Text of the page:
As part of a large scale Australian Research Council Discovery Grant examining school autonomy and social justice, we collected a range of media articles which discuss the particular issues facing schools and systems as they tackle the move from face-to-face schooling to remote learning, and back again.

We analysed 18 articles collected from a range of state jurisdictions and from a cross-section of the traditional media, as well as one article drawn from social media, written by Lyndsay Connors, a highly respected senior education adviser for the New South Wales and federal governments. These included the more right-wing News Corporation (or “Murdoch press”), the more traditionally centrist newspapers owned by Nine Entertainment (formerly the Fairfax press) and the Saturday Paper, an independently funded, left-leaning newspaper. The articles range from ‘hard news’ pieces, opinion pieces and letters to the editor.

They were collected across April 2020, a month which spanned the shift from the closure of schools across Australia due to the COVID-19 pandemic to their gradual reopening as restrictions gradually eased. As states gradually lifted their lockdown measures, there was increasing pressure from the federal government for schools to reopen across the nation so that workers could return to employment and fuel an economic recovery.

However, given that Australia is a federation and funding and governance of public school systems is a state responsibility, there were differences in opinion between the various state governments and the federal government as to the wisdom of reopening schools. This is where teachers and their portrayal within the media becomes revealing.

Prior to the debate about reopening schools, there was a brief time when the Prime Minister and Federal Government more broadly appeared to be in consensus with the media that teachers were front-line workers and required respect and trust. Lyndsay Connors reflected in her opinion piece on 15 April 2020 that

The shock of dealing with the realities of the coronavirus pandemic has forced our prime minister to realise that schools are fundamental to our democracy and that teachers are on the front line of society and should be valued accordingly (Connors, 2020).

This statement appeared to be borne out by a range of commentary both in the Murdoch press as well as in the former Fairfax media. For example, in a wide-ranging opinion piece, Teachers earn belated respect (paywalled) published in News Corps’ Herald Sun and Courier Mail,  David Penberthy argued that  “one of the most derided  professions in this country has historically been teaching” but that hopefully this perception was changing, forcing a “national rethink when it comes to the perception of teachers”.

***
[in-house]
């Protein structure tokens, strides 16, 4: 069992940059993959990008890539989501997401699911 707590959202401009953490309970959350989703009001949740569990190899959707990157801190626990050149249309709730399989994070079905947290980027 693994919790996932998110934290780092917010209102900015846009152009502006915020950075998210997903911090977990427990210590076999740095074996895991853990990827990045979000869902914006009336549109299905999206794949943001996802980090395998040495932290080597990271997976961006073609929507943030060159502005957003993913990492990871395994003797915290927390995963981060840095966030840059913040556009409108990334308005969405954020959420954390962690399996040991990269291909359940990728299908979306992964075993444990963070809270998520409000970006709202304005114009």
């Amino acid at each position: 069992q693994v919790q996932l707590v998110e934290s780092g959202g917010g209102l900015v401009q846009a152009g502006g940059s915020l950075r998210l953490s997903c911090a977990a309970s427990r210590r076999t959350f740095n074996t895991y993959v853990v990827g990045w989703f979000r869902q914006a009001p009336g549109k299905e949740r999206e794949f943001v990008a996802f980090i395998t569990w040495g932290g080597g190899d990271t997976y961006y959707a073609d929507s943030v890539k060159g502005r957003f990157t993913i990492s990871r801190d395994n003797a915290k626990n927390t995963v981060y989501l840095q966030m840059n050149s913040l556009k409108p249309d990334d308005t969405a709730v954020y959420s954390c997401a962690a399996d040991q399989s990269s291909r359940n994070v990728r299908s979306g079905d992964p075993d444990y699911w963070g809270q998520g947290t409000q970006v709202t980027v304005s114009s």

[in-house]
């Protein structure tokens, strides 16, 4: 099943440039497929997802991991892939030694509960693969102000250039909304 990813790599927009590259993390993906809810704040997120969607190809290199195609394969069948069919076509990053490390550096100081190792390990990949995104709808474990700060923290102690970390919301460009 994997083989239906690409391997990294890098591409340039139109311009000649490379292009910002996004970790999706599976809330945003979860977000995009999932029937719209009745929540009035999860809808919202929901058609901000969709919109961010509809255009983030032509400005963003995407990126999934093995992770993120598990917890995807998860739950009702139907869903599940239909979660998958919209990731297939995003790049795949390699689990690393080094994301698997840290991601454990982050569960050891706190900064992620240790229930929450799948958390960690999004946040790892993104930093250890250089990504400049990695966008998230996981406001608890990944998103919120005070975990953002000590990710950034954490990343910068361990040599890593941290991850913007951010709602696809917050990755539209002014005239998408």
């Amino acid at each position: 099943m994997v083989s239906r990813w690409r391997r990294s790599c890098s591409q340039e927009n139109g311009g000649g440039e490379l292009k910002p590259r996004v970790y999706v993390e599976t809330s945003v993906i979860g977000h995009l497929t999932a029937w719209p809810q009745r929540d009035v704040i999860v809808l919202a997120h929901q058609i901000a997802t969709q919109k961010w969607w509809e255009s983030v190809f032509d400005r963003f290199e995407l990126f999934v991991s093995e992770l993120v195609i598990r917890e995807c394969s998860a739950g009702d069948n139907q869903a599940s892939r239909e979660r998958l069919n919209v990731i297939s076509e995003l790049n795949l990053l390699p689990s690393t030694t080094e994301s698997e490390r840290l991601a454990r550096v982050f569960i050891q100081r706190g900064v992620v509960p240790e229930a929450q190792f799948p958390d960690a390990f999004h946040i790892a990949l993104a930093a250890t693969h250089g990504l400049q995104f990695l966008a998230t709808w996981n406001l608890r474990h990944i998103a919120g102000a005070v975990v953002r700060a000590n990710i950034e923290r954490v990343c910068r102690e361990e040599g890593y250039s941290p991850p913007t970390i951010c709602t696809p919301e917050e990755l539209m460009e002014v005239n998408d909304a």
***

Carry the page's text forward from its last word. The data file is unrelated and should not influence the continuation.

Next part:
The article was a welcomed and nuanced discussion of the competing medical advice and messages that were being faced by state governments in regard to whether it was safe for teachers and students to resume face-to-face teaching. The article finished with two keywords, “thank you”, which the journalist noted were too often lacking in the Australian public’s attitude towards teaching and teachers.

Welcome though this opinion piece was, it appeared on pages 47 of the Herald-Sun and 56 of the Courier-Mail on a Sunday, not the most newsworthy day of the week or a prominent position in the papers.

The following week in a highly critical opinion piece, Not a very class act from teachers’ unions (paywalled) published in the Sunday-Telegraph, a Sydney News Corps paper, Bella d’Abrera, the Director of the Foundations of Western Civilisation Program at the Institute Public Affairs, castigated teacher unions across Australia for “being reckless when they ignore the science and fight to keep students out of classrooms”. This was in response to news reports, for example, in the Weekend Australian (paywalled) where the Prime Minister was quoted as taking a “swipe at teacher unions, saying that workers… were showing up each day at work despite the risk”, the implication being that teachers should take that risk also.

In keeping with the more centrist approach of the former Fairfax media, a range of articles appeared that were broadly sympathetic in their representations of teachers and the dilemmas facing teachers as workers. These included letters to the editor in The Sydney Morning Herald entitled, “Teachers can be heroes but only with proper resources”.